SLI: How often do you spend time together?
Thys: We work together so we basically see each other at work every day. However, we normally set aside an hour or so each week during which we just sit and talk over a cup of coffee.
Ashwin: I drink tea, he is still struggling to accept that (more laughter).
Johan: We spend much less time together now than we did in the first few years. However, we speak on the phone at least once every two weeks, and we also keep contact through e-mail.
SLI: If you have to be a little philosophical, what would you say are the characteristics of a good mentor?
Tiaan: I don’t know if I’m qualified to answer that, but I would say first of all a mentor need to be able and willing to invest some time and energy into someone else’s life without necessarily expecting something in return. You have to be able to listen and you have to respect your mentee’s opinions, even if they’re younger and less experienced.
Ashwin: Thys has taught me so much. Apart from everything I’ve learned from him, I always appreciate his patience and the fact that he never forces me to do what he thinks is right. He advises, but never imposes. And he knows a lot about nearly everything. It helps when your mentor really has a wide general knowledge.
Johan: A mentor also has to be humble and able to learn. It was easy for me to share knowledge on technical or business-related issues with Brendon. However, I had to learn that sometimes he just needed me to listen or offer moral support, and not provide the solution per se.
Brendon: Johan is a great listener. He is also totally honest - if he doesn’t agree with me or think I’m wrong, he will tell me. I can share anything with him and be a hundred per cent sure that it will only remain between us. He also sees the good in people, not just in me, and knows how to motivate me in a way that brings out the best in me.
SLI: Can you think of an example where he motivated you in such a way?
Brendon: There was the time when we had a verbal agreement and were just about to sign the formal contract for a great deal with a large shopping center in Bloemfontein. Then another company stole the deal by making promises we new they could never keep. I was fuming and ready to go to war, even if it would cost time and money in court. However, after a long talk with Johan, I let it go and even sent the CEO of the center an email to say that we release them of the obligations of our verbal agreement. A few months later they contacted us again, and today they’re still one of our best clients.
SLI: It seems that the mentor-mentee relationship is similar to a father-son relationship, apart from the fact that you don’t have to provide pocket money?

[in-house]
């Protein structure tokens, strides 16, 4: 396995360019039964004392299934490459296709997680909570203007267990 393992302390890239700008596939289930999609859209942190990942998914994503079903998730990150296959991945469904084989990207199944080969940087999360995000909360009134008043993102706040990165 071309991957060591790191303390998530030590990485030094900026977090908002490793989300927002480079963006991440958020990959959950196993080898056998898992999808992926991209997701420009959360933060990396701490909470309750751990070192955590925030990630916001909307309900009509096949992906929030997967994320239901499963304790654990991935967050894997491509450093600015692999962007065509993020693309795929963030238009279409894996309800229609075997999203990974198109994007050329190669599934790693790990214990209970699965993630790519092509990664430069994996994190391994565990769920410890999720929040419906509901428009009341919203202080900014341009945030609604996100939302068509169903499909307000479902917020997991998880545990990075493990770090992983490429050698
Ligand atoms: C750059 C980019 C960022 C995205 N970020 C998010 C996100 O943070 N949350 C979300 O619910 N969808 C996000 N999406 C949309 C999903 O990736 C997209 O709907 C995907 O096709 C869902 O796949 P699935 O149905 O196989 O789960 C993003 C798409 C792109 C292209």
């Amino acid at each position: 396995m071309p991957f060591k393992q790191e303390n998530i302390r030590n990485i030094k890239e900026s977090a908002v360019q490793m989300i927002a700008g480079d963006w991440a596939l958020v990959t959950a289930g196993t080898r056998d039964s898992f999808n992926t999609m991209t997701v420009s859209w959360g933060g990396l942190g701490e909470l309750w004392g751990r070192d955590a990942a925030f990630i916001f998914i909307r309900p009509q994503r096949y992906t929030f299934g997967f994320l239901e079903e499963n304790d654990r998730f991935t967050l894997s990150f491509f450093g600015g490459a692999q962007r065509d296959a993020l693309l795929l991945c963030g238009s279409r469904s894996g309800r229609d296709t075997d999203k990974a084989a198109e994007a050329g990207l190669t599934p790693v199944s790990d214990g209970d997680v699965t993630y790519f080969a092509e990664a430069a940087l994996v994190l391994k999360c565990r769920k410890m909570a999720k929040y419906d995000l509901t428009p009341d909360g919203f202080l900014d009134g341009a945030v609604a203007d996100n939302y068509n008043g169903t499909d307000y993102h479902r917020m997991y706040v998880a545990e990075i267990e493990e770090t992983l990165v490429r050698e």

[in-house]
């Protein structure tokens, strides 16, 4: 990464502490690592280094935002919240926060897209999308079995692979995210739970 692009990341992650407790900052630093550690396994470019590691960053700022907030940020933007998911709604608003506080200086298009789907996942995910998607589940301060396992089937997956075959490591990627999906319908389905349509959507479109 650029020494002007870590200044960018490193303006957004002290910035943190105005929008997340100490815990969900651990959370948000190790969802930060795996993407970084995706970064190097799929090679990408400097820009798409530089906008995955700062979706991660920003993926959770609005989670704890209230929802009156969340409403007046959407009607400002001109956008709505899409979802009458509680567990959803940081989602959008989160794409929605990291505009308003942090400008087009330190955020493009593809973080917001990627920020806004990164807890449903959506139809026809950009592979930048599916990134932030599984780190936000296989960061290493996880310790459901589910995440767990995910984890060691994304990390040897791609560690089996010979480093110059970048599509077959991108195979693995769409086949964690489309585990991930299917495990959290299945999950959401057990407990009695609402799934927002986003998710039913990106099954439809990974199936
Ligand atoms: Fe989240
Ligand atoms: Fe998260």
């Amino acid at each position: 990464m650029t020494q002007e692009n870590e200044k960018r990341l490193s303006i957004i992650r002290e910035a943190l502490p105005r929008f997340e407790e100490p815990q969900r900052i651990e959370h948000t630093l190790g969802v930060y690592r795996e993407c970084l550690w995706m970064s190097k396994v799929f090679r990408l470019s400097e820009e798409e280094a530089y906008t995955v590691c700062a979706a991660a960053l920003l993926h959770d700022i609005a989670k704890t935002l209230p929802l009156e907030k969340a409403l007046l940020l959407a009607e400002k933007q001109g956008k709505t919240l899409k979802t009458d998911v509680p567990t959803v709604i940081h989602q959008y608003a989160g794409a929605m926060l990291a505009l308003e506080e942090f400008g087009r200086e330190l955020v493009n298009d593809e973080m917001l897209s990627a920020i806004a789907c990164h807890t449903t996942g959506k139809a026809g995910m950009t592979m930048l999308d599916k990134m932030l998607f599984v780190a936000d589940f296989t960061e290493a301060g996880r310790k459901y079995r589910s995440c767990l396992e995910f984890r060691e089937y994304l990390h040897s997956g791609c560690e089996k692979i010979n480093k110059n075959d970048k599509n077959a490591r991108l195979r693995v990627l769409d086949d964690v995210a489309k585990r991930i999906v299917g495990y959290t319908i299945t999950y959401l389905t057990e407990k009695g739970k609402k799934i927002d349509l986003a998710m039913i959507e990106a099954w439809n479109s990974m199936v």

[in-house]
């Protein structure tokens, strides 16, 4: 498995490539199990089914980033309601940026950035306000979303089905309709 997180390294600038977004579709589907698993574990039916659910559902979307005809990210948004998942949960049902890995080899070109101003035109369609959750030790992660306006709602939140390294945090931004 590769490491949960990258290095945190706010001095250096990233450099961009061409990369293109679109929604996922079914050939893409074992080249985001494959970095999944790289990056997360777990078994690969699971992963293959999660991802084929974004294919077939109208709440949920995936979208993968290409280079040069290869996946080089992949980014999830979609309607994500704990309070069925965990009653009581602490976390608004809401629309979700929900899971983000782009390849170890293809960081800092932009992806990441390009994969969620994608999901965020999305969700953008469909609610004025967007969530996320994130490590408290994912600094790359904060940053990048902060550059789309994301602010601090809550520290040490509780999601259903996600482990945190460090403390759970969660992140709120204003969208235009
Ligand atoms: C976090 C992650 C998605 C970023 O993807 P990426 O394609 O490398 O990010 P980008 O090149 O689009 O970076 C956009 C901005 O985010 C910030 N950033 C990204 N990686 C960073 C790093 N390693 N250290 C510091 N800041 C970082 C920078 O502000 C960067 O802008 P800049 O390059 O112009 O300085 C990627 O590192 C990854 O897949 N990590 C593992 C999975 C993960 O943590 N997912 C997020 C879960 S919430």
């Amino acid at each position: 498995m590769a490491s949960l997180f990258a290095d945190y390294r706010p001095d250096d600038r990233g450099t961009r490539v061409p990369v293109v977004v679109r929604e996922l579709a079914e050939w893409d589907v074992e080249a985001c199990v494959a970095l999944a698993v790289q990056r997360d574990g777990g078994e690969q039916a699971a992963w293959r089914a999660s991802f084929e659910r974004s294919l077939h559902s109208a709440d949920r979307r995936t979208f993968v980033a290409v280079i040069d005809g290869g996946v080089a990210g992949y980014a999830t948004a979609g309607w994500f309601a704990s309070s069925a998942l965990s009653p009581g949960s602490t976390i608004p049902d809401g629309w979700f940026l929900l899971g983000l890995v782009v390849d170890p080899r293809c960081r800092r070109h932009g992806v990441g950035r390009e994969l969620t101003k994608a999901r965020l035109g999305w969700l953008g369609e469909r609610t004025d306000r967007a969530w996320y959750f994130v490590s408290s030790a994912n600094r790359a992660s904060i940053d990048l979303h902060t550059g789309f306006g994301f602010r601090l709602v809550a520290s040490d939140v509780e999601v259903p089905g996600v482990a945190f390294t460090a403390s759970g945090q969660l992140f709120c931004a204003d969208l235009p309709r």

Johan: I have two sons, and although there are some similarities, but our relationship is different from my relationship with Brendon. I think the mentoring relationship is less complicated - sons and fathers often have an element of competition, or perhaps it’s that thing where the son has to prove his independence. In mentoring, it’s a more relaxed relationship.
Tiaan: I would say it’s more like an older brother, younger brother relationship. But you don’t get to bully your mentee. (Laughter all around)
DM: Would you say that mentoring is similar to teaching? What are the differences?
Tiaan: A mentor is a teacher, but also a life coach, friend, and supporter. And even more than in the case of a teacher, you have to actually be what you teach!
Johan: There’s definitely a strong teaching element. However, it goes beyond just sharing information. You have to actually care for the person and guide him through the process of applying the information you have shared. It gets very personal at times.
SLI: If we can turn a previous question around, what makes a good mentee or protégé?
Tiaan: I can only speak from what I see in Ashwin. He really appreciates what I try to pass on to him, and he shows it. In other words, he makes me aware of the fact that I’m not sowing onto rocks, so to speak. He doesn’t take anything for granted and he works hard to apply what he learns. That blesses me.
Ashwin: I think a mentee is as good or as bad as his mentor makes him.
Johan: I agree with Tiaan. There’s commitment from both sides. The mentor shows the way and support, but the mentee must want it. You can’t force mentoring onto someone, and if the person doesn’t want it, you’ll probably give up before too long. If I really think about it, I think a good mentee is also someone who will continue the process - pass onto others what he has learned. I know that Brendon has been doing that with some of his younger employees.